That, of course, is very counterproductive. I know that, you know that, everyone does, but it's easy to get caught up in such a mindset. If I don't write XYZ amount of words, what even am I doing.

Setting realistic word count goals

   This is something I feel like is very important. A goal is something you can work toward and that will give you this feeling of satisfaction and having achieved something once you reach it. But, it's very easy to set that goal much too high and start to panic when you're having one of those days when the words aren't coming to you easily or you just feel too exhausted to write due to other things going on in your life.

   As a good friend of mine said, it's better to set a small goal that you can use as motivation and know that step by step the story will get done eventually, instead of just not writing at all because you're too afraid of not hitting your target word count goal. If you set it as 200 or 500 words, that's usually an amount that's more than doable on a daily basis. It's easy to tell yourself just sit down and write 200 words, it won't take long but you'll know you wrote something, and once you hit those 200 words, chances are you'll feel good about yourself and motivated to continue.

   Meanwhile if you sat your goal as 3k or the world will end, it will become this daunting thing looming over your head like some kind of monster. Instead of being something you enjoy, writing will become more of a chore, something you dread and that makes you anxious, and that's not good, right? Plus, compared to 200 words, 3k takes far more time. 200 words is something you can quickly write during your break at work, in public transport or even while on the toilet, quick and easy. With 3k, yeah, not so much.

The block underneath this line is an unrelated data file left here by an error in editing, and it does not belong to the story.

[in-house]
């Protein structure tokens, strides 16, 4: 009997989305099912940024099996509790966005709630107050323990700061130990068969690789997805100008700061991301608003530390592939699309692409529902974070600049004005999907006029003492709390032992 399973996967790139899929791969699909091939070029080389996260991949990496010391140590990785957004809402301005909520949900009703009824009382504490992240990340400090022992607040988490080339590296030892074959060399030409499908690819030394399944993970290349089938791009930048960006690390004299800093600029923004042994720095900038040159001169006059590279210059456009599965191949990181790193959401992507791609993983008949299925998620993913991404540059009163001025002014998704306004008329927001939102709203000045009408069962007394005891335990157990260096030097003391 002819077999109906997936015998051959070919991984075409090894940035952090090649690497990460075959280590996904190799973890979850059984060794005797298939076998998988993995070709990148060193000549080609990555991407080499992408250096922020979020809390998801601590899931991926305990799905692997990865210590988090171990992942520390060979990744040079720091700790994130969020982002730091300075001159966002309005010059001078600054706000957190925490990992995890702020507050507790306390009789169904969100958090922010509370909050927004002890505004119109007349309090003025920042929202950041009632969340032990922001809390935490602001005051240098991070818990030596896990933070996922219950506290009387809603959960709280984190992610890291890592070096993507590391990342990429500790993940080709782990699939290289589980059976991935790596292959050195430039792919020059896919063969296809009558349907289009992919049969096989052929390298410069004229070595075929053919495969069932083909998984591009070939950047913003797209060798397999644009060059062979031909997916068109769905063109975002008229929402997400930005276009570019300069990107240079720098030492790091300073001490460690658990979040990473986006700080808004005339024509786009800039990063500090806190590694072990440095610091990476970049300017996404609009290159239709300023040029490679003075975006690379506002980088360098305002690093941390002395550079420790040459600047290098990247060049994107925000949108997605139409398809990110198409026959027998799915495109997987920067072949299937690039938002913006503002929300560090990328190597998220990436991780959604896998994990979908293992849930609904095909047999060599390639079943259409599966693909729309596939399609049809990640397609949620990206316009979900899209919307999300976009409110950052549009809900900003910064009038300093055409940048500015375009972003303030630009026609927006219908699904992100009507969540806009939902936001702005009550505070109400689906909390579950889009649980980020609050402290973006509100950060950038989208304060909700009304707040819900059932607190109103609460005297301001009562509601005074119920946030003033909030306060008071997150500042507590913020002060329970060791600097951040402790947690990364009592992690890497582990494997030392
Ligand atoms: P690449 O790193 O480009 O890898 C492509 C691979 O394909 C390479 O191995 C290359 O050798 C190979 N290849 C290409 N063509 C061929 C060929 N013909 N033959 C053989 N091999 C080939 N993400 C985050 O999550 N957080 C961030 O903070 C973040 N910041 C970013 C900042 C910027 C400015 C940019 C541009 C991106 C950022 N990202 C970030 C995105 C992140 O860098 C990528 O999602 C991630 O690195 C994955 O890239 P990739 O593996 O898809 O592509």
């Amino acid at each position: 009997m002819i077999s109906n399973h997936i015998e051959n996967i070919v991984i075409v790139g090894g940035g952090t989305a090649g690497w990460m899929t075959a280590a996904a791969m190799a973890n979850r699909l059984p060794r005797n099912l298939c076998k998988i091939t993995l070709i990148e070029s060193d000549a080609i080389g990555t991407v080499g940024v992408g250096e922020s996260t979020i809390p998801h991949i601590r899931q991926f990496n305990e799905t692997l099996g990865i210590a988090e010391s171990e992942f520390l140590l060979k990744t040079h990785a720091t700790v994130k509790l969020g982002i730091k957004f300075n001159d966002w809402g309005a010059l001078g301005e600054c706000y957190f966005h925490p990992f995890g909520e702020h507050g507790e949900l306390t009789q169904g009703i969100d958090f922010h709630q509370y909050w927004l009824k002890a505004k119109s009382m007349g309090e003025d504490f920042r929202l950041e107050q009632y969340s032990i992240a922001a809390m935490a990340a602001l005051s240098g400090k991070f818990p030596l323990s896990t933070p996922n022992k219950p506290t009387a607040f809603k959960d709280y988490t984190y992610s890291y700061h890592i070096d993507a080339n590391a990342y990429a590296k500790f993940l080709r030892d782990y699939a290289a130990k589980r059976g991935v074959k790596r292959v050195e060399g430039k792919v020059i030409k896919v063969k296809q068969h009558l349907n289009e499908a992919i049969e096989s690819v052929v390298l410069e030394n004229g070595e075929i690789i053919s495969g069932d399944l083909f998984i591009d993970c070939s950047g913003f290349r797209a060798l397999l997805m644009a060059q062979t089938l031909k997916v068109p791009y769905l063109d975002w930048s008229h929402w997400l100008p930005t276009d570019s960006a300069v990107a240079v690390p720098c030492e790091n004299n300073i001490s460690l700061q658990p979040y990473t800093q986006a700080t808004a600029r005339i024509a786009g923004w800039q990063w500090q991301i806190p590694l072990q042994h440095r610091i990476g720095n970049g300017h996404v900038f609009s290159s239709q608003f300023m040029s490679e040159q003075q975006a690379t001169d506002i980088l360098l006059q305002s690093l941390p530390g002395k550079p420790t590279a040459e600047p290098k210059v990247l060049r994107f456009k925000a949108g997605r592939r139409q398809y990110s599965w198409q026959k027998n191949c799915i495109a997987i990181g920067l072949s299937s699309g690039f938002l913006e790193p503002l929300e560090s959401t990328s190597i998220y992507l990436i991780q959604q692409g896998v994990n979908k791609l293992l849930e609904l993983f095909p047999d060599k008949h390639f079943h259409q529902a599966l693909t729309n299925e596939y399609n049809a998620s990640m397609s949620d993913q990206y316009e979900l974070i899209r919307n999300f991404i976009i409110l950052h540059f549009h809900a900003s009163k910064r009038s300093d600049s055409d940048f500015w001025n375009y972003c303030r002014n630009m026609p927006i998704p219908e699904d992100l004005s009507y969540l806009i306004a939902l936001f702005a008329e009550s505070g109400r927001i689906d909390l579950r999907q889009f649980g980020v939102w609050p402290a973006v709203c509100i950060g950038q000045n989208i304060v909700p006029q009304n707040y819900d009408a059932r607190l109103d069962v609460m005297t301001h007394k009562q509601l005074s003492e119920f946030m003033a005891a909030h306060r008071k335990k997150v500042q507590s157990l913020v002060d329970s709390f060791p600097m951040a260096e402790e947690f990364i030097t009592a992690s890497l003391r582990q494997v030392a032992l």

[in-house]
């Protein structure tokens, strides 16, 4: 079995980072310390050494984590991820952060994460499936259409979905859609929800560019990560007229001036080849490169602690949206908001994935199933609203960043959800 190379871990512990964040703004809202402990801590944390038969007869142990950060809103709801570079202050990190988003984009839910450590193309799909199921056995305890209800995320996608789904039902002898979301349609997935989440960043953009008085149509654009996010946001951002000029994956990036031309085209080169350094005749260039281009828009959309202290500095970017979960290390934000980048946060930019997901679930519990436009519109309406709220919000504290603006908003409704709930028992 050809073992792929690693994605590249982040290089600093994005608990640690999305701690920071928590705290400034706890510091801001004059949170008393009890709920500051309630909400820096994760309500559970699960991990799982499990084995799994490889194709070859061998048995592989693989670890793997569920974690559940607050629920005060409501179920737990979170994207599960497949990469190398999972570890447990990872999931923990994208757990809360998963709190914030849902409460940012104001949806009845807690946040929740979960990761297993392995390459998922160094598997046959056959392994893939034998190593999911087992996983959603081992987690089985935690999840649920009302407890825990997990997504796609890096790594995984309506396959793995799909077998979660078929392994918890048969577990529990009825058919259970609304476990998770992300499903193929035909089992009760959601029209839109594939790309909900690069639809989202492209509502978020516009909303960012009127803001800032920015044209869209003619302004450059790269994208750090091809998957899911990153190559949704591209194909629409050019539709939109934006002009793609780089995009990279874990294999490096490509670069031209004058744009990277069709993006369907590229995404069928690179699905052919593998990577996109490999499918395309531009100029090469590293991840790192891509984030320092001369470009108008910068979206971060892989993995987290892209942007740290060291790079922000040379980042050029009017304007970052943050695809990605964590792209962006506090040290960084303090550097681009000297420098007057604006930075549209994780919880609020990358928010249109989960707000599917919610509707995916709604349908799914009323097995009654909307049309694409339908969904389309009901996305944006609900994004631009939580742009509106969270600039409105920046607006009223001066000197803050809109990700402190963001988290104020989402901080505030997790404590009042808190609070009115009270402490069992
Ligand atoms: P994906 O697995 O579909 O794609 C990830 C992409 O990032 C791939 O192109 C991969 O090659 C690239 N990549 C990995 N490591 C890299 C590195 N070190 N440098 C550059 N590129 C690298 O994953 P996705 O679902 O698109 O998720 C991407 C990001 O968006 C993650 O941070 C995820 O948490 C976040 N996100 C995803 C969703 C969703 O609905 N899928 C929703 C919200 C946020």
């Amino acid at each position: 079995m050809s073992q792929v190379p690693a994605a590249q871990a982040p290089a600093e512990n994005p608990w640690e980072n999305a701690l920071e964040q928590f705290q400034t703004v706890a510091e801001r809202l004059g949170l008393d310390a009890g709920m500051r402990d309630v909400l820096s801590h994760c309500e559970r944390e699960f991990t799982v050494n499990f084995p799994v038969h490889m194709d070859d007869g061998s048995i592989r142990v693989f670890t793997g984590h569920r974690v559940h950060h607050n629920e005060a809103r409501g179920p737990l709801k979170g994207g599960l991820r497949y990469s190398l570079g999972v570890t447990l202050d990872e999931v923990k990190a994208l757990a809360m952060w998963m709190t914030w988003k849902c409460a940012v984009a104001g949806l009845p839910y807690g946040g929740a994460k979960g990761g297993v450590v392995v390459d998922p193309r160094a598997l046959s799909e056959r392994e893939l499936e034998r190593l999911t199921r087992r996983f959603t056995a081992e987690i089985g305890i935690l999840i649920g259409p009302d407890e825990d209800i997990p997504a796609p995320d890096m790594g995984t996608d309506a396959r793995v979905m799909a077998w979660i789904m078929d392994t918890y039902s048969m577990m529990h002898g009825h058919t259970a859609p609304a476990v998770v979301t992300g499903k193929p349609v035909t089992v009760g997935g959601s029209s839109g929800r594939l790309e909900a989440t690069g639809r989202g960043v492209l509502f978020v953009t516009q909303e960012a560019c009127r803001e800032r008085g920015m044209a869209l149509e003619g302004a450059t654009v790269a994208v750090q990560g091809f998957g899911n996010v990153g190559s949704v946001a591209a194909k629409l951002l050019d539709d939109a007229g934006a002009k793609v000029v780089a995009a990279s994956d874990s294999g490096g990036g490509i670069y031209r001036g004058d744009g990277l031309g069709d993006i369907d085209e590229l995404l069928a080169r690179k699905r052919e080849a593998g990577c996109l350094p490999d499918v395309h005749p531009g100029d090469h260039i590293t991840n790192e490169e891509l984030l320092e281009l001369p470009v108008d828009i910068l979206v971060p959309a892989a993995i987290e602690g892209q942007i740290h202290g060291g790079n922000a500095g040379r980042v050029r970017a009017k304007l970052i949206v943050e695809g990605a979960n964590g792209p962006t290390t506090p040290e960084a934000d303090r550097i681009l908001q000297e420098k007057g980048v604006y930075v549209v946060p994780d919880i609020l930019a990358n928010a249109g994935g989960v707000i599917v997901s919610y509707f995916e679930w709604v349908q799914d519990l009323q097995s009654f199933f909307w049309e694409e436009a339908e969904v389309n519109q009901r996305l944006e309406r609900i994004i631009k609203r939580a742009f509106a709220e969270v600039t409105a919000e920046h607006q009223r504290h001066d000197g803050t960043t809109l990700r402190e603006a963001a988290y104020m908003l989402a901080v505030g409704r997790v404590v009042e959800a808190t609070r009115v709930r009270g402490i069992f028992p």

Be kind to yourself

   This one can be hard sometimes, especially in the era of social media and twitter when you follow all these other writers who seemingly always write more than you do and, instead of seeing it as motivation or something to work yourself up to, it turns into only more reasons of why you start to feel like a loser compared to them. But in all of it you have to remember that everyone has different lives. While some authors write full time and are able to dedicate the better part of their day to writing, others don't have that luxury, have to work or take care of their family. Does that mean they are less of a writer because their circumstances don't allow them to write as much as full time authors? No, of course not.

   It's easy to lose yourself in this idea that you have to be like your favorite authors, that you have to be able to write X amount of books every year, but really, do you?

   It's okay to find a routine that works for you, to allow yourself to have worse days where you only write a little bit or nothing at all and not see those days as wasted. Sometimes our brain and creativity just need a break and that's totally fine. You will have better days, and not so good days, and that's completely okay. Instead of seeing a seemingly low word count as waste of time or something that makes you a lesser writer, see them as successes. You've written something, and isn't that much better than not having written anything at all?

   Maybe it will take you longer to write that first draft if you 'only' write 200 words every day but eventually that draft will be completed. Who cares if it takes longer, it's still something many people will never achieve, and if you are kind to yourself, you will feel much better along the way. Sure, writing 3k or more on a daily basis looks great as twitter updates, I would know, but putting that kind of pressure on yourself, it will only do more harm than good in the long run.

The moral of the story

   Find whatever works for you and don't compare yourself to others, especially full time authors. If you're slower than them, that's completely fine. If you 'only' have time to write for an hour or less every day, that's still amazing. If you wrote 'just' 200 words, that's still 200 words more than you had yesterday. Be kind to yourself and allow yourself to see even small things as successes instead of shortcomings and set yourself goals that are achievable so they will motivate you instead of stressing you out.

   I struggle with this a lot myself and I'm trying to get better at it, so maybe, writing this and sharing my thoughts will remind me, too, that I should be kind to myself, and that every new word is one word more than I had yesterday.

   Writing books isn't a race.